Remember this old fracas a few years ago? In a nutshell, a Japanese muslim found my site Talk Islam and revealed a very ugly side of Japanese nationalism that I had never really known about before. He really got set off y a pretty reasonable comment by Steven, and eventually left promising never to return. Well, he returned, promising a more temperate mindset about the Chinese people. However, he has resumed denying the Nanking Massacre ever occurred, which frankly is new to me. I rank this up with Armenian and Holocaust genocide denial, but the depth to which he as a Japanese nationalist believes that his nation was incapable of such atrocities is astounding. He argues poorly but I’ve seen that same mindset before, in response to 9-11 of course being the main example.
Anyway, just though I’d mention it here, despite it straying uncomfortably close to the political line I try to avoid at all costs.
So, how do you explain the nuclear disaster to children, without overly alarming them but still trying to convey some sense of the seriousness of the event? Naturally, you make anime – and replace radiation with “poo”.
I am reminded of this video I shot on a television screen in a department store in Shinjuku five years ago:
I was politely, but firmly, discouraged from taling more video than this, thankfully. Like Cthulhu, seeing more might have destroyed my soul. I can only shudder at the thought of what horrific disaster that video was trying to explain.
It’s basically what would happen if you took an American Big Mac and exposed it to nuclear radiation – it’s godzilla as applied to burgers. This thing must really skew the heck out of the Big Mac Index.
I am aghast with sheer envy. Not just at the rates, but also at the concise use of descriptive graphs to assist you in choosing a cell phone plan:
the rates top out at 14,600 yen, equal to $133/month. Thats really not bad, considering you also get a handset that is superior to the best of the US-based handsets in just about every way. Can you buy a coke with your iphone?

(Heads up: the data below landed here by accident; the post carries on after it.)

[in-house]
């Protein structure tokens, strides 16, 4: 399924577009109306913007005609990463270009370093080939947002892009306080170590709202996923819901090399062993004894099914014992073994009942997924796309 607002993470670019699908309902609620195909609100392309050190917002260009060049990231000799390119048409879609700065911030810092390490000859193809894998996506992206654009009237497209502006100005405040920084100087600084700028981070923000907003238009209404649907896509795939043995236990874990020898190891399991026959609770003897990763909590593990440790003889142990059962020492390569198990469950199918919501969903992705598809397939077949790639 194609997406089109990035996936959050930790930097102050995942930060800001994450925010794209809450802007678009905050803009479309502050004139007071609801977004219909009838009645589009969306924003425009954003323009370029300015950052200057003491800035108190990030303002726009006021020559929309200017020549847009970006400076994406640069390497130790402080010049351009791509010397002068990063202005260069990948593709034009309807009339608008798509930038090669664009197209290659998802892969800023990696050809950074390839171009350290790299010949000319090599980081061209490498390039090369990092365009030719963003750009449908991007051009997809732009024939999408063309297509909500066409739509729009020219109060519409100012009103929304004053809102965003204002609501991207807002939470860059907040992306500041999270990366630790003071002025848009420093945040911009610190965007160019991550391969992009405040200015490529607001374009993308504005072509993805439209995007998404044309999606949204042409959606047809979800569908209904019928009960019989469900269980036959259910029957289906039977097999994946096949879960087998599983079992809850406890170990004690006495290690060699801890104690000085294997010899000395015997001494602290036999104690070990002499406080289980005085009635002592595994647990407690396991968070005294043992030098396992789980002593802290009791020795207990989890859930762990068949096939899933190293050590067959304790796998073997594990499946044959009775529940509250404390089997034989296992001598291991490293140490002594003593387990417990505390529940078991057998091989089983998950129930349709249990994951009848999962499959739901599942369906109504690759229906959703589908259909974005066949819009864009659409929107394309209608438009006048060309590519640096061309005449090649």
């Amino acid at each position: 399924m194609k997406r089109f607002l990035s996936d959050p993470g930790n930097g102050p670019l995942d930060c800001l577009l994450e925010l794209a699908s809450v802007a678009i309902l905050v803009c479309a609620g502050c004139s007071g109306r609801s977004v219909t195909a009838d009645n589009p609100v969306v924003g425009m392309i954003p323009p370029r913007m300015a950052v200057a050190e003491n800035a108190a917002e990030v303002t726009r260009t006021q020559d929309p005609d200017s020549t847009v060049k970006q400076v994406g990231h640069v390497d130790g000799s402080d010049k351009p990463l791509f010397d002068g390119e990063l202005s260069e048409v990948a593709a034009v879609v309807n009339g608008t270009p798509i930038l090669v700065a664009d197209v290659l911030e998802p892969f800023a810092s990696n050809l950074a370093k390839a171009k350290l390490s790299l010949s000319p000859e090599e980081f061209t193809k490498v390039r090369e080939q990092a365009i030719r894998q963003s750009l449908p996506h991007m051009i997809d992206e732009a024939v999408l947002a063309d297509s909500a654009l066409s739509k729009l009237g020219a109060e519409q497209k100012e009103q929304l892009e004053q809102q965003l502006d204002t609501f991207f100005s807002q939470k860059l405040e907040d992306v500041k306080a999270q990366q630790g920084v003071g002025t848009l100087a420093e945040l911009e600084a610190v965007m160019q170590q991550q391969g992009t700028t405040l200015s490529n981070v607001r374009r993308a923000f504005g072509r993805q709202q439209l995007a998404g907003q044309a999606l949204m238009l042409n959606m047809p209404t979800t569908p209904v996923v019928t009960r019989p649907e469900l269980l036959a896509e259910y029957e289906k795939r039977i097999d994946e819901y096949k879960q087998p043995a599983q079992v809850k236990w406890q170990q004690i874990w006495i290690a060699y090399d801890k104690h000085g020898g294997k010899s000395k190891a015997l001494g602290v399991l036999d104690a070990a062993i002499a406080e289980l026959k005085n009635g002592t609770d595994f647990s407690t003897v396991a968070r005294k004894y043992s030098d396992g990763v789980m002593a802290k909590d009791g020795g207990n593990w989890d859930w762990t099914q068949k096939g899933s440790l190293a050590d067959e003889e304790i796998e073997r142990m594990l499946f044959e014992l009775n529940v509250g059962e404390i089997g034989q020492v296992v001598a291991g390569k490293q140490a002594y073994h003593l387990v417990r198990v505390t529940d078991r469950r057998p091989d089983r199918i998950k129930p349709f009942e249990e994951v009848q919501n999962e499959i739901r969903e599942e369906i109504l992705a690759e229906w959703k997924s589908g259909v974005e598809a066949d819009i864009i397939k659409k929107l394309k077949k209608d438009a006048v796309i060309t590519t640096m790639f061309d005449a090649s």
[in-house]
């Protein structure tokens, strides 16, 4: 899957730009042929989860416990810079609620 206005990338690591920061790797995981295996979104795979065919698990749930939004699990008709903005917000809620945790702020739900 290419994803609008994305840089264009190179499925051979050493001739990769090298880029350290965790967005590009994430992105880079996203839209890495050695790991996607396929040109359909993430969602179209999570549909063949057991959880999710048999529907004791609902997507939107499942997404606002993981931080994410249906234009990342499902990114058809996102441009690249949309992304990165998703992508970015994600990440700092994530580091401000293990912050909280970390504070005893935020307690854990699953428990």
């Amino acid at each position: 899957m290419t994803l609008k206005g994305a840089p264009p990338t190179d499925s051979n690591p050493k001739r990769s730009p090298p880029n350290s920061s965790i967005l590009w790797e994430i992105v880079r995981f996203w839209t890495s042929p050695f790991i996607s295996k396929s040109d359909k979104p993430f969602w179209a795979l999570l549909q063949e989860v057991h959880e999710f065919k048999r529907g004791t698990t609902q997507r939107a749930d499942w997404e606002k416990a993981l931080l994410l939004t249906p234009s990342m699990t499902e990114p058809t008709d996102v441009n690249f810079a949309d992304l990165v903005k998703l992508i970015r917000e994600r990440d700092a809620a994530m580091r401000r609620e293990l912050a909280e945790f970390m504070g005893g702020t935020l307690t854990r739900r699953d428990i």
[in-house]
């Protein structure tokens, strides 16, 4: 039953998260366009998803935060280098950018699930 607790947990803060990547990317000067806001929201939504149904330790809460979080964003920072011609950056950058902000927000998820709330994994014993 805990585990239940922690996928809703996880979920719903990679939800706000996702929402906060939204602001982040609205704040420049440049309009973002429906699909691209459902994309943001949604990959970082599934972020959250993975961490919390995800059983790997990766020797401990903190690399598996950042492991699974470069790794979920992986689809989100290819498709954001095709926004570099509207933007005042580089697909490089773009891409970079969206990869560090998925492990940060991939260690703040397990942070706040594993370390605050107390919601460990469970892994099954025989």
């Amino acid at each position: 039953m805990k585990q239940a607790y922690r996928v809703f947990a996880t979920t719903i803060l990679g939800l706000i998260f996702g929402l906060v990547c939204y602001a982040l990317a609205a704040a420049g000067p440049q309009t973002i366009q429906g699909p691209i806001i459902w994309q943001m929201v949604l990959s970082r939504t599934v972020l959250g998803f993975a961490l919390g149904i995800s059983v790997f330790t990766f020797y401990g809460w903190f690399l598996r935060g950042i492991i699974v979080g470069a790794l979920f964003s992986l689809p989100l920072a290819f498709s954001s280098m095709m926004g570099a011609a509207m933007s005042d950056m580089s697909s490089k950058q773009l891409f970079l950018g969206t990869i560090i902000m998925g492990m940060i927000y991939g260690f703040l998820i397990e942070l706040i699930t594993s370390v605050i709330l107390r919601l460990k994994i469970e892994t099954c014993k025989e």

In Dennou Coil, Kyoko (age 3) has a penchant for running about, pointing at things, and exclaiming, “unchi!” (poop):
This is fairly accurate as far as a characterization of 3-year old humor goes. By that logic, the Himeji City Museum of Literature, in Himeji, Japan (near Osaka) was until May of this year the funniest place in the universe. This is because the museum, inexplicably, had an exhibit devoted to poop:
Everybody come and play! Come and look! We have poop books!
Rabbit: Itâ€™s poop time!
Gorilla: Come and see my poop too!
Elephant: Animal poop is here yo!
See it. Touch it! Smell it! Explore!
Can you guess what animals made this poop? (3 pictures)
Himeji Museum Of Literature, Special Exhibit. April 1st-May 18th
Head over to thomas’s post at Babelhut and see for yourself. It is in fact not only exactly what it seems to be, but in fact even more so than you think it would be. Fear the Japanese, indeed. Though it must be admitted that were this exhibit to come to any children’s museum in the United States, it would make more money than the mind can comfortably comprehend.
Over at Talk Islam, I started a somewhat speculative discussion thread about parallels to the samurai code and islamic values. To be perfectly frank, the idea came to me from watching Samurai 7 – not exactly a divine fount of inspiration, admittedly. What surprised me however was a response in thread by a Japanese muslim, who left a lengthy and quite insightful comment about his perception of what Japanese society has lost since WWII and how Japan as a society has strayed from the ideals of Bushido and how Shintoism has become emptied of meaning. His castigation of superficial pursuits in Japanese culture which in his opinion have dislodged the traditional beliefs is quite moving. It’s worth a read, for a truly unique perspective. I share it with you, not to promote my religion but more for the insights into Japanese culture that I think it provides.